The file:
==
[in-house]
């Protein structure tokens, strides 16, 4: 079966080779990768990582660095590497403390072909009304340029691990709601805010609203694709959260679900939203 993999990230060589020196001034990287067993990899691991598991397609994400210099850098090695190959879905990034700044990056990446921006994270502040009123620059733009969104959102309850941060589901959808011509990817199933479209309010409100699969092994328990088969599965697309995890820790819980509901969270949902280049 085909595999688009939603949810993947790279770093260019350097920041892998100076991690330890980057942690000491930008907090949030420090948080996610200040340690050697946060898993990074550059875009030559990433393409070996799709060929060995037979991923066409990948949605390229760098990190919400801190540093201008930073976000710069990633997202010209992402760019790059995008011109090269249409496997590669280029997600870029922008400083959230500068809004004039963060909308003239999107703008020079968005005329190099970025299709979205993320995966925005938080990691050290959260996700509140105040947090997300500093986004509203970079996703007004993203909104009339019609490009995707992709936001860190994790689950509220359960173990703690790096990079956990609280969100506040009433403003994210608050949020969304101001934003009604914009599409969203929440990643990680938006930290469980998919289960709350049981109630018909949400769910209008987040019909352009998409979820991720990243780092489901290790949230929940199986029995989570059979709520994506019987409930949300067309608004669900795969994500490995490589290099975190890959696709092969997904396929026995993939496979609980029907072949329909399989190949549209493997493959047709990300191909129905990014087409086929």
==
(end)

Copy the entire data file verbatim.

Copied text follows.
[in-house]
């Protein structure tokens, strides 16, 4: 079966080779990768990582660095590497403390072909009304340029691990709601805010609203694709959260679900939203 993999990230060589020196001034990287067993990899691991598991397609994400210099850098090695190959879905990034700044990056990446921006994270502040009123620059733009969104959102309850941060589901959808011509990817199933479209309010409100699969092994328990088969599965697309995890820790819980509901969270949902280049 085909595999688009939603949810993947790279770093260019350097920041892998100076991690330890980057942690000491930008907090949030420090948080996610200040340690050697946060898993990074550059875009030559990433393409070996799709060929060995037979991923066409990948949605390229760098990190919400801190540093201008930073976000710069990633997202010209992402760019790059995008011109090269249409496997590669280029997600870029922008400083959230500068809004004039963060909308003239999107703008020079968005005329190099970025299709979205993320995966925005938080990691050290959260996700509140105040947090997300500093986004509203970079996703007004993203909104009339019609490009995707992709936001860190994790689950509220359960173990703690790096990079956990609280969100506040009433403003994210608050949020969304101001934003009604914009599409969203929440990643990680938006930290469980998919289960709350049981109630018909949400769910209008987040019909352009998409979820991720990243780092489901290790949230929940199986029995989570059979709520994506019987409930949300067309608004669900795969994500490995490589290099975190890959696709092969997904396929026995993939496979609980029907072949329909399989190949549209493997493959047709990300191909129905990014087409086929």